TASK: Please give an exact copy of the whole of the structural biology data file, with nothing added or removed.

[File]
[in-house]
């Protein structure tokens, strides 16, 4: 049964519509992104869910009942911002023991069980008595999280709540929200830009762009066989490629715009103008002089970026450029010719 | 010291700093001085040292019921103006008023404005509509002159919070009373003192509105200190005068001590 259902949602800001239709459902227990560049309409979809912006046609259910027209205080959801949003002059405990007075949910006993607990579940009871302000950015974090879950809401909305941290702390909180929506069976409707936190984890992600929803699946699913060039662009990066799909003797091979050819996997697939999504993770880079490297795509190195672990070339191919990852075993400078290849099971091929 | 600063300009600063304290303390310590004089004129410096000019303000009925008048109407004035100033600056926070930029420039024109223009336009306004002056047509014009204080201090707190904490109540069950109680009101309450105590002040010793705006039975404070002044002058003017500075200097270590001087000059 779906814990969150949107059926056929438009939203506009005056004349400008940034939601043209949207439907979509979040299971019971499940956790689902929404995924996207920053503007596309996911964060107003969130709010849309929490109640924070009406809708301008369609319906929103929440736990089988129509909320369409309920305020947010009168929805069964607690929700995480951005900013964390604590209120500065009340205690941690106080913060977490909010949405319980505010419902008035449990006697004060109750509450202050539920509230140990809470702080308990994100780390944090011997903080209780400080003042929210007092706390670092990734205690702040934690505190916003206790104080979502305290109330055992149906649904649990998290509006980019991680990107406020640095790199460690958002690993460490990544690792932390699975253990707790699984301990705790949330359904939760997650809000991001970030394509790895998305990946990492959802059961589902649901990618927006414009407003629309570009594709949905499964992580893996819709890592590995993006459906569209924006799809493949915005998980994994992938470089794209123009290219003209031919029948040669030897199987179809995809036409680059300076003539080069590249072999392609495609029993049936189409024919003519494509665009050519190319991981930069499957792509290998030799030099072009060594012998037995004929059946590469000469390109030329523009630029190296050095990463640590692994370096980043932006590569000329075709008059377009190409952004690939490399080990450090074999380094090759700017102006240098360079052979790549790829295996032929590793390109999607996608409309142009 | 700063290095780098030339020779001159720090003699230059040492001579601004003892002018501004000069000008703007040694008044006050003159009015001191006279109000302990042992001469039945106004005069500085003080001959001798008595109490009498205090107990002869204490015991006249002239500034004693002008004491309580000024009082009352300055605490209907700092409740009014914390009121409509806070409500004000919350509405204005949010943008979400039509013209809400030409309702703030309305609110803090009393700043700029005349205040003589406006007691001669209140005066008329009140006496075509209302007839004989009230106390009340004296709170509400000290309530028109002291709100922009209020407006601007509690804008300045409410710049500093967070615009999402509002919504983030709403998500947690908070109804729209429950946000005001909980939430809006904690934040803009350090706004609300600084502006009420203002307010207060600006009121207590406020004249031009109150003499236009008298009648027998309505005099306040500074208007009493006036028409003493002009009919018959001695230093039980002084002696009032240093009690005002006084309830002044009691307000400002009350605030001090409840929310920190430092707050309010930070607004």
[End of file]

[in-house]
């Protein structure tokens, strides 16, 4: 049964519509992104869910009942911002023991069980008595999280709540929200830009762009066989490629715009103008002089970026450029010719 | 010291700093001085040292019921103006008023404005509509002159919070009373003192509105200190005068001590 259902949602800001239709459902227990560049309409979809912006046609259910027209205080959801949003002059405990007075949910006993607990579940009871302000950015974090879950809401909305941290702390909180929506069976409707936190984890992600929803699946699913060039662009990066799909003797091979050819996997697939999504993770880079490297795509190195672990070339191919990852075993400078290849099971091929 | 600063300009600063304290303390310590004089004129410096000019303000009925008048109407004035100033600056926070930029420039024109223009336009306004002056047509014009204080201090707190904490109540069950109680009101309450105590002040010793705006039975404070002044002058003017500075200097270590001087000059 779906814990969150949107059926056929438009939203506009005056004349400008940034939601043209949207439907979509979040299971019971499940956790689902929404995924996207920053503007596309996911964060107003969130709010849309929490109640924070009406809708301008369609319906929103929440736990089988129509909320369409309920305020947010009168929805069964607690929700995480951005900013964390604590209120500065009340205690941690106080913060977490909010949405319980505010419902008035449990006697004060109750509450202050539920509230140990809470702080308990994100780390944090011997903080209780400080003042929210007092706390670092990734205690702040934690505190916003206790104080979502305290109330055992149906649904649990998290509006980019991680990107406020640095790199460690958002690993460490990544690792932390699975253990707790699984301990705790949330359904939760997650809000991001970030394509790895998305990946990492959802059961589902649901990618927006414009407003629309570009594709949905499964992580893996819709890592590995993006459906569209924006799809493949915005998980994994992938470089794209123009290219003209031919029948040669030897199987179809995809036409680059300076003539080069590249072999392609495609029993049936189409024919003519494509665009050519190319991981930069499957792509290998030799030099072009060594012998037995004929059946590469000469390109030329523009630029190296050095990463640590692994370096980043932006590569000329075709008059377009190409952004690939490399080990450090074999380094090759700017102006240098360079052979790549790829295996032929590793390109999607996608409309142009 | 700063290095780098030339020779001159720090003699230059040492001579601004003892002018501004000069000008703007040694008044006050003159009015001191006279109000302990042992001469039945106004005069500085003080001959001798008595109490009498205090107990002869204490015991006249002239500034004693002008004491309580000024009082009352300055605490209907700092409740009014914390009121409509806070409500004000919350509405204005949010943008979400039509013209809400030409309702703030309305609110803090009393700043700029005349205040003589406006007691001669209140005066008329009140006496075509209302007839004989009230106390009340004296709170509400000290309530028109002291709100922009209020407006601007509690804008300045409410710049500093967070615009999402509002919504983030709403998500947690908070109804729209429950946000005001909980939430809006904690934040803009350090706004609300600084502006009420203002307010207060600006009121207590406020004249031009109150003499236009008298009648027998309505005099306040500074208007009493006036028409003493002009009919018959001695230093039980002084002696009032240093009690005002006084309830002044009691307000400002009350605030001090409840929310920190430092707050309010930070607004």